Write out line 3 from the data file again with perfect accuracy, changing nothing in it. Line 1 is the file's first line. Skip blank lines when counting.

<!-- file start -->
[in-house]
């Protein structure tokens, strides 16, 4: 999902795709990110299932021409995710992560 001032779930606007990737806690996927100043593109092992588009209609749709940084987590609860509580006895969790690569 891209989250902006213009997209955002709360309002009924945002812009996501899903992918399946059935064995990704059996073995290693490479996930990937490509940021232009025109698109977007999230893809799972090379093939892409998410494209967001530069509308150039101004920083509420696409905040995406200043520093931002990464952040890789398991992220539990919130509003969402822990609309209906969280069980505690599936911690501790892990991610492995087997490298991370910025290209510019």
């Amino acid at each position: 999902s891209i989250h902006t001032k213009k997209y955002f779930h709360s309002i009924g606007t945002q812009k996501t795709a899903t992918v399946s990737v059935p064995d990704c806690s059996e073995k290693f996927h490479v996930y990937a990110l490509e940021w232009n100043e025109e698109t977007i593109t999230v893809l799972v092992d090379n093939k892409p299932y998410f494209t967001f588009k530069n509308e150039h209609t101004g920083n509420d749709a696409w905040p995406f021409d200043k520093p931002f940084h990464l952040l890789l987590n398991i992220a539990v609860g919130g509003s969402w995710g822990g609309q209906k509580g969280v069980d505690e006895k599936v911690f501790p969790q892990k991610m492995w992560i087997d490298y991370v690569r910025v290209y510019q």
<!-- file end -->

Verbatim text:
């Amino acid at each position: 999902s891209i989250h902006t001032k213009k997209y955002f779930h709360s309002i009924g606007t945002q812009k996501t795709a899903t992918v399946s990737v059935p064995d990704c806690s059996e073995k290693f996927h490479v996930y990937a990110l490509e940021w232009n100043e025109e698109t977007i593109t999230v893809l799972v092992d090379n093939k892409p299932y998410f494209t967001f588009k530069n509308e150039h209609t101004g920083n509420d749709a696409w905040p995406f021409d200043k520093p931002f940084h990464l952040l890789l987590n398991i992220a539990v609860g919130g509003s969402w995710g822990g609309q209906k509580g969280v069980d505690e006895k599936v911690f501790p969790q892990k991610m492995w992560i087997d490298y991370v690569r910025v290209y510019q």